The New Atheists, like their opponents, liked their religion undiluted and uncomplicated, and were unwilling to grant to theological (and often philosophical) reasoning the same charity or presumption of intelligence they naturally granted other disciplines.
The problem has been repeatedly pointed out by Dawkins’s critics (to no avail):
‘What Dawkins does too often is to concentrate his attack on fundamentalists. But there are many believers who are just not fundamentalists,’ remarked the Nobel prize-winning physicist Peter Higgs. Dawkins’s fault, wrote Antony Flew, himself one of the world’s most prominent atheists … [is] ‘his scandalous and apparently deliberate refusal to present the doctrine that he appears to think he has refuted in its strongest form’ ….
Even worse, according to Spencer, was Dawkins’s contempt toward others, his wanting to humiliate people:
This ran all the way from contemptuous to gratuitously unpleasant. Some targets were predictable. Pope Benedict was a ‘leering old fixer’ The Christian philosopher David Bentley Hart was a ‘yammering fumblewit’. Others were less so. The eminent philosopher Sir Anthony Kenny was dubbed ‘[a] “philosopher” with special training in obscurantism’, while then Astronomer Royal Sir Martin Rees was called ‘a compliant Quisling’.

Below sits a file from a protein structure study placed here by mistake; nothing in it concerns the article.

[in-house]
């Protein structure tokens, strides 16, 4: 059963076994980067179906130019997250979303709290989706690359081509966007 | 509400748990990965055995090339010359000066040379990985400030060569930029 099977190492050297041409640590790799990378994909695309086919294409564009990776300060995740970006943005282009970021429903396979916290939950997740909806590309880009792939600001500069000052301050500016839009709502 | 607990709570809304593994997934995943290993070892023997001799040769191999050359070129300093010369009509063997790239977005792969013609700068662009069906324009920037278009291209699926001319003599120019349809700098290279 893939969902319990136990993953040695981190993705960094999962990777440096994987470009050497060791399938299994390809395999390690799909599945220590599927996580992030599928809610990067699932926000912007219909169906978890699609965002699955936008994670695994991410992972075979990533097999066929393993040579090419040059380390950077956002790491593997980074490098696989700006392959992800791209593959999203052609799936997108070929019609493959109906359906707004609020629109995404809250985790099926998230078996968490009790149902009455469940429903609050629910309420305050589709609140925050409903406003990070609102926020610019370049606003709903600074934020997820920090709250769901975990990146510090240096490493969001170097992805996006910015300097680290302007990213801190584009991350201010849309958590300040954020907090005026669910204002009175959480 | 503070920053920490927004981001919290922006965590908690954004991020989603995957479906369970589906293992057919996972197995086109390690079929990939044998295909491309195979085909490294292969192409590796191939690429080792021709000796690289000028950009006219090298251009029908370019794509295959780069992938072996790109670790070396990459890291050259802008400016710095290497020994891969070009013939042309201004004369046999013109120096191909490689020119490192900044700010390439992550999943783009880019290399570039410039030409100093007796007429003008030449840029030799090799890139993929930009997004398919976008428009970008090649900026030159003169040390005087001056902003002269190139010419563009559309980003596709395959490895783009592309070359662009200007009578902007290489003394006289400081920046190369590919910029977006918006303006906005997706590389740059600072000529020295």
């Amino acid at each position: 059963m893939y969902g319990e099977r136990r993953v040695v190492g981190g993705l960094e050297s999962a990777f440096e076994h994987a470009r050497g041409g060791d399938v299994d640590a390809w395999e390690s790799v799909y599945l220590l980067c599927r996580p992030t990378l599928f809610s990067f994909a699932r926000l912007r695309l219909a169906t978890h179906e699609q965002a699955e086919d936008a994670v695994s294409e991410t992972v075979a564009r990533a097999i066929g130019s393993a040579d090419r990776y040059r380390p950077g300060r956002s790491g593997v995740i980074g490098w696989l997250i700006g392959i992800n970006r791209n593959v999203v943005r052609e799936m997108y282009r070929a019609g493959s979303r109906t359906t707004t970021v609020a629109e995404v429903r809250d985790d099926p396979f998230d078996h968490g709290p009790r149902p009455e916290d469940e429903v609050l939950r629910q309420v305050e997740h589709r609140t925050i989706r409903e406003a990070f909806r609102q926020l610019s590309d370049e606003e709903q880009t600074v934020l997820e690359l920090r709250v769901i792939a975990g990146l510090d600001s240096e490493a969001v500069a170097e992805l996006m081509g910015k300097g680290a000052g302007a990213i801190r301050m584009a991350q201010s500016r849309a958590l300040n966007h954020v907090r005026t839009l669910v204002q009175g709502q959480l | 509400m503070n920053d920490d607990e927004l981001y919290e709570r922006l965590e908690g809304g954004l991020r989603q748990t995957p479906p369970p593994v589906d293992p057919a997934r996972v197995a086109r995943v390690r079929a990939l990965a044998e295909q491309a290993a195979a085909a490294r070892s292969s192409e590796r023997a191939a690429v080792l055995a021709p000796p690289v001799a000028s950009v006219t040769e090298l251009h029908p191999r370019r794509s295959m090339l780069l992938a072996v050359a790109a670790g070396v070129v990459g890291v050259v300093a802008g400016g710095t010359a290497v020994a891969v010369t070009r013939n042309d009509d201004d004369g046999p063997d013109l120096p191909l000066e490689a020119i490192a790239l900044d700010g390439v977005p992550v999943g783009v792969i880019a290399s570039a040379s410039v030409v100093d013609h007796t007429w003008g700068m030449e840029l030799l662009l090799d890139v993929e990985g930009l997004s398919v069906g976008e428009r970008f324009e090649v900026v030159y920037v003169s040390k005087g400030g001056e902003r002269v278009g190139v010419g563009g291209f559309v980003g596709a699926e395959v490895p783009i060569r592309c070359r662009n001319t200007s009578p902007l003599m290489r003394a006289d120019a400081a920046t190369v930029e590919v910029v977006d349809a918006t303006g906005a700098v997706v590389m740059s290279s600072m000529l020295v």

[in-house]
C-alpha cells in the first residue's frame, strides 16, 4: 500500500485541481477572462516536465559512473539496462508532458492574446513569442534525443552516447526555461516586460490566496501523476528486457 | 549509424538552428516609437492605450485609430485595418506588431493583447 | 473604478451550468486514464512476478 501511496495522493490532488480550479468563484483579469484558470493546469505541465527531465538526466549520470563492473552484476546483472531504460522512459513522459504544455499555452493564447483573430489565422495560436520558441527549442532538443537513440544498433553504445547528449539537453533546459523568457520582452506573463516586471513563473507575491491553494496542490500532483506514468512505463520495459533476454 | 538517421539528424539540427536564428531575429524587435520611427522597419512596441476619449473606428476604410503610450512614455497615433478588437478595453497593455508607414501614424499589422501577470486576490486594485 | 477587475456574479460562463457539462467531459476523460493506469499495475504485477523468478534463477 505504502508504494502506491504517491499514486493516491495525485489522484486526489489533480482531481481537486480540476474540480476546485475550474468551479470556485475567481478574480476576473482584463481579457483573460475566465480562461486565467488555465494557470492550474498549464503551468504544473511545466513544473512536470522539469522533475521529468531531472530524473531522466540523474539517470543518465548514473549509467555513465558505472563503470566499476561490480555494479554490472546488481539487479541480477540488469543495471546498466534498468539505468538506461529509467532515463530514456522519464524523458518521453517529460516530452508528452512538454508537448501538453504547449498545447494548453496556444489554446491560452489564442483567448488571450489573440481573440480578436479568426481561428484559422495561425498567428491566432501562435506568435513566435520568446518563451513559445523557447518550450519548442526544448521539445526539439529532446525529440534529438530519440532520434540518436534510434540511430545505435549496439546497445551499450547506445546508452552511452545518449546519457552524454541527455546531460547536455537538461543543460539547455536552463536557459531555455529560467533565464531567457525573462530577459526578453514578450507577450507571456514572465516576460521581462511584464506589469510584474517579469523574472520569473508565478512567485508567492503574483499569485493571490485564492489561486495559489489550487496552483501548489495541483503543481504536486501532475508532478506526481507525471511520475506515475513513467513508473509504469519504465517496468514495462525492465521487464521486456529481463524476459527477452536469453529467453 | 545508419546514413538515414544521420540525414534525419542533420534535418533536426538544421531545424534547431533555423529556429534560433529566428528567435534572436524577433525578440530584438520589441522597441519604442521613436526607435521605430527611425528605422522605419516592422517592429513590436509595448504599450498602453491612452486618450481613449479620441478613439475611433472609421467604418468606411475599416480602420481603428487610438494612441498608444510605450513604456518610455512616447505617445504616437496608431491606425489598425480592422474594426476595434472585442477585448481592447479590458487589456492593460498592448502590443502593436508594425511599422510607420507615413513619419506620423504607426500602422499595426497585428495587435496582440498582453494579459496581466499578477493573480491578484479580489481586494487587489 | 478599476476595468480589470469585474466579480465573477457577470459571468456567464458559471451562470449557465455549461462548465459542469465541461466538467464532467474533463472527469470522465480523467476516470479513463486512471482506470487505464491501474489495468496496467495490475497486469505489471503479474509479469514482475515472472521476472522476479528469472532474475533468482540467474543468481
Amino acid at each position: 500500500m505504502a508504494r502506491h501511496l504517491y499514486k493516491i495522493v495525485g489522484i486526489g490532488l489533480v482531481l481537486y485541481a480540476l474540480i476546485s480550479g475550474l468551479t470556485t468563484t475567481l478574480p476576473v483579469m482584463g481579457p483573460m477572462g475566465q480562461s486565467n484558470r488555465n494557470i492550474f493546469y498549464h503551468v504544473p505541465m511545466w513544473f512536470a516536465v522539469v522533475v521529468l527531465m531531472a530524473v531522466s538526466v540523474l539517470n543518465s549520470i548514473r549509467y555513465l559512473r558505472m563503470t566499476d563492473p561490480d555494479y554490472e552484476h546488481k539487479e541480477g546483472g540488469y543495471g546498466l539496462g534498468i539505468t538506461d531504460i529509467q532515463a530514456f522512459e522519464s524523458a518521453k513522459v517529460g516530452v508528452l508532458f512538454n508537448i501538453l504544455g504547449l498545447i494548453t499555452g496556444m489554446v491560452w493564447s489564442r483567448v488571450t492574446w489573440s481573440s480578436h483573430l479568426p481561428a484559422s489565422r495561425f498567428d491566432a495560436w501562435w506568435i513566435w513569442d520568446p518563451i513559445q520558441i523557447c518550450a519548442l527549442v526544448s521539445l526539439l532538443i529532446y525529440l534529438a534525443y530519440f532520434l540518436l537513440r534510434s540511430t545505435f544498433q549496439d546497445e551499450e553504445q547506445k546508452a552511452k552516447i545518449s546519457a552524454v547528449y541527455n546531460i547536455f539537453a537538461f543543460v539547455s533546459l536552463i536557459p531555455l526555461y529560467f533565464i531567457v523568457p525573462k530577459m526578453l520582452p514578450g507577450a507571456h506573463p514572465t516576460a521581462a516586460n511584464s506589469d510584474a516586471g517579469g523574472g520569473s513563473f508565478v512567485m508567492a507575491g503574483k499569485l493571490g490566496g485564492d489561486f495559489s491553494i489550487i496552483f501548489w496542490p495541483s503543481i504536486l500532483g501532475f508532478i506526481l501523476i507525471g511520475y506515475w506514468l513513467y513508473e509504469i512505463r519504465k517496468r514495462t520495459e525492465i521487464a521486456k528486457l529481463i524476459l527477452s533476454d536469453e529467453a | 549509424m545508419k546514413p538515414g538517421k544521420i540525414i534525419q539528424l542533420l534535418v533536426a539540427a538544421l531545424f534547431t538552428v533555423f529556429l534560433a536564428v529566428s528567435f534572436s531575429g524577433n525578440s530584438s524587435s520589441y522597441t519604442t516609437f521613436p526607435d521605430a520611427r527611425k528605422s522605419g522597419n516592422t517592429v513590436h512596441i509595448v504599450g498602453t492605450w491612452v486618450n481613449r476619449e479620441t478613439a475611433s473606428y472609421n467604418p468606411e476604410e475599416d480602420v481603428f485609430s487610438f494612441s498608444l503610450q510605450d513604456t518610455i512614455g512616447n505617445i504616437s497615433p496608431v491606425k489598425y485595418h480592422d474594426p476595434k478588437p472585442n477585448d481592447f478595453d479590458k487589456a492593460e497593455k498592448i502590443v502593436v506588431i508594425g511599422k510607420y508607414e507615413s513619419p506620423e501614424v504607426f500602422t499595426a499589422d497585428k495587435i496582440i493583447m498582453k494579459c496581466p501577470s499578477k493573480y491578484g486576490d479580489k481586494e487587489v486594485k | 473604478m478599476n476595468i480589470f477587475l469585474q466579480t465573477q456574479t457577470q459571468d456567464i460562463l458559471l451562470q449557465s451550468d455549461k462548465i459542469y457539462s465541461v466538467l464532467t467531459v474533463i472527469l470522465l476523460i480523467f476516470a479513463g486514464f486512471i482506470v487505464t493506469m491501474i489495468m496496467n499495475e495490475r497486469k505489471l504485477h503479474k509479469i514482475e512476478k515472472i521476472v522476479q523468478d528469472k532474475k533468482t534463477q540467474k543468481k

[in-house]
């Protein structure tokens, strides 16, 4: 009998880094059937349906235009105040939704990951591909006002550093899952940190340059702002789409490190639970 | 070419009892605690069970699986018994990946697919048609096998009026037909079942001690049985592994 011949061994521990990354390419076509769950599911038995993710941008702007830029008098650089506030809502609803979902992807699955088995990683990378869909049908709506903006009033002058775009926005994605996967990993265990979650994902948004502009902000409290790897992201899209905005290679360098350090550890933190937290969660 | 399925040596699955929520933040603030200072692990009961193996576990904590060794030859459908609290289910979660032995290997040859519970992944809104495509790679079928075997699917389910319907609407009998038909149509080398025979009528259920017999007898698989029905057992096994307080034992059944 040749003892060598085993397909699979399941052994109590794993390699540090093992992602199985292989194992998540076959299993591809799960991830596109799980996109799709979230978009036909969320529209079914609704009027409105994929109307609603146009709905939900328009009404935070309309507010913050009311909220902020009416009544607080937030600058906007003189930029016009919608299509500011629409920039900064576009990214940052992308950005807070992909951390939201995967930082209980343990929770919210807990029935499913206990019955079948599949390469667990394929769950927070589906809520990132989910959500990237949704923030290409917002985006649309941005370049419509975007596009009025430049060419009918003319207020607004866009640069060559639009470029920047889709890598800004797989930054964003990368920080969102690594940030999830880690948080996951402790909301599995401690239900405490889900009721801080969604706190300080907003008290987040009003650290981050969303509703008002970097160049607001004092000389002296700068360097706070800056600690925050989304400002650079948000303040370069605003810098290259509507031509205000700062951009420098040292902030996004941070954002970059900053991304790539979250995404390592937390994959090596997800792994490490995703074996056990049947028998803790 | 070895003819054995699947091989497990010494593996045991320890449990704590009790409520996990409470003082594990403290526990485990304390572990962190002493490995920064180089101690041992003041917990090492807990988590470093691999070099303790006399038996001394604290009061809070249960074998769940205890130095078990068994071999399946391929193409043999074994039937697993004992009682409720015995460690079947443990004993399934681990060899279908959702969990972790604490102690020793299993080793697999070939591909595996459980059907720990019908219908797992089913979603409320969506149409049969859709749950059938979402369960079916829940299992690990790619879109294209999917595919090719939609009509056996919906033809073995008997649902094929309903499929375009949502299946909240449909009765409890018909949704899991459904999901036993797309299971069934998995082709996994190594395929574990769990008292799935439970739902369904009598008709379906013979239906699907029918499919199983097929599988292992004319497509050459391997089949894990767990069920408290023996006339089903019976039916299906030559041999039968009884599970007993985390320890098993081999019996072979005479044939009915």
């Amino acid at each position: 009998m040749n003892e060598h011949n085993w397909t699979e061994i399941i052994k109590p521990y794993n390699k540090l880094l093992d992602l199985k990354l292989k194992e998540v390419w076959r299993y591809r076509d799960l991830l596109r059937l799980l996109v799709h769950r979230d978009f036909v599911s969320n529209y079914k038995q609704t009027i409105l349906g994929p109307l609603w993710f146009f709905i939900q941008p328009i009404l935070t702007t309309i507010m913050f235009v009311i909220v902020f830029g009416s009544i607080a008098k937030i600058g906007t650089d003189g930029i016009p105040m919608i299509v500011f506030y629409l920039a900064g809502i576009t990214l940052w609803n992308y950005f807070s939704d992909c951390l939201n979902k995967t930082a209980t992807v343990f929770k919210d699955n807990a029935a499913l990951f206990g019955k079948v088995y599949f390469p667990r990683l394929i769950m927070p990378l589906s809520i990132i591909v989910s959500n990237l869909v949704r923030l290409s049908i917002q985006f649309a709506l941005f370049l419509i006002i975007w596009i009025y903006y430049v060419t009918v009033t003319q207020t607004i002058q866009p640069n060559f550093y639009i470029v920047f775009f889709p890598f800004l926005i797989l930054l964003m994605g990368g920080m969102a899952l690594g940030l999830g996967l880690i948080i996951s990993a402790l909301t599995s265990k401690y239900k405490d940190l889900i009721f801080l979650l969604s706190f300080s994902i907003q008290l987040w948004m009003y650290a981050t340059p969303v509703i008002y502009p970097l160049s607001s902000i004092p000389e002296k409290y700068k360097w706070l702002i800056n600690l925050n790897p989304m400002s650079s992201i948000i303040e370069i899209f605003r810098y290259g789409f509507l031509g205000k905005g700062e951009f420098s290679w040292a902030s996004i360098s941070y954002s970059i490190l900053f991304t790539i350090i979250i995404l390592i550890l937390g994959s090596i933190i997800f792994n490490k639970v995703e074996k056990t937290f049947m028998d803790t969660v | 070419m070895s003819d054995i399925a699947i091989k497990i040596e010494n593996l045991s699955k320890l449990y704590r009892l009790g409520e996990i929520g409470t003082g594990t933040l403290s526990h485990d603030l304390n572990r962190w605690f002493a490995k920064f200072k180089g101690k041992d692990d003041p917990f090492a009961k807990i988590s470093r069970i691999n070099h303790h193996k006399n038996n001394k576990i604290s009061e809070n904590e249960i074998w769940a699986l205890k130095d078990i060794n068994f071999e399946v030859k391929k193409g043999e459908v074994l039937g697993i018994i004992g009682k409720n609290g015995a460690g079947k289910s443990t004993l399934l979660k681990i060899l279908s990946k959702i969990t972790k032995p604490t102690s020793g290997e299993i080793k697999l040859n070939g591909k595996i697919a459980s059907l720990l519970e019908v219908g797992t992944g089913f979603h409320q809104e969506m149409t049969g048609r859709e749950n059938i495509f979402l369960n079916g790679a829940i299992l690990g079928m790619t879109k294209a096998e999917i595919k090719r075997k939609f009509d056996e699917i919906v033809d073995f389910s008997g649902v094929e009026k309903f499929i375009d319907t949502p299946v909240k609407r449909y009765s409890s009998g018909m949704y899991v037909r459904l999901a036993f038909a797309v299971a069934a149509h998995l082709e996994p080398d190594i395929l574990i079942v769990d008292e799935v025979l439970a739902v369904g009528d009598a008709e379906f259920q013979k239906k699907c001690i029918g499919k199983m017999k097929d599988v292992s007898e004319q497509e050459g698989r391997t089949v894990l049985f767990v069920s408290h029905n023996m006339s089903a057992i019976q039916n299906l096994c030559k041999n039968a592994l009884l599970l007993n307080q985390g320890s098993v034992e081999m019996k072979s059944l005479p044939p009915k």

Only Daniel Dennett, “a philosopher of considerable repute,” seems to have survived with his reputation intact. His Breaking the Spell: Religion as a Natural Phenomenon urges understanding and scientific investigation even though Dennett’s support for the cringe-inducing “brights” movement has won him detractors.
The End of New Atheism?
New Atheism is dead, Spencer argues. Hitchens died tragically. Harris has transformed himself into a new age guru (in books such as The Moral Landscape: How Science Can Determine Human Values and Waking Up: A Guide to Spirituality Without Religion). Dawkins is increasingly being seen as “a joke figure, shaking his fist as sky fairies”, as The Spectator puts it, in no small part because of his many stumbles in using Twitter (see here and here).
In August 2013, the editor of New Humanist, the magazine of the Rationalist Association in Britain, wrote a piece claiming that Dawkins ‘provided a case study in how not to do it’. He went on to point out that blanket condemnations of religious groups were morally dubious (as well as counterproductive); that religious believers were in fact no less intelligent than non-believers; and that secularism did not mean excluding religious believers from public life. The tone and arguments could hardly have been more different from those of the New Atheists.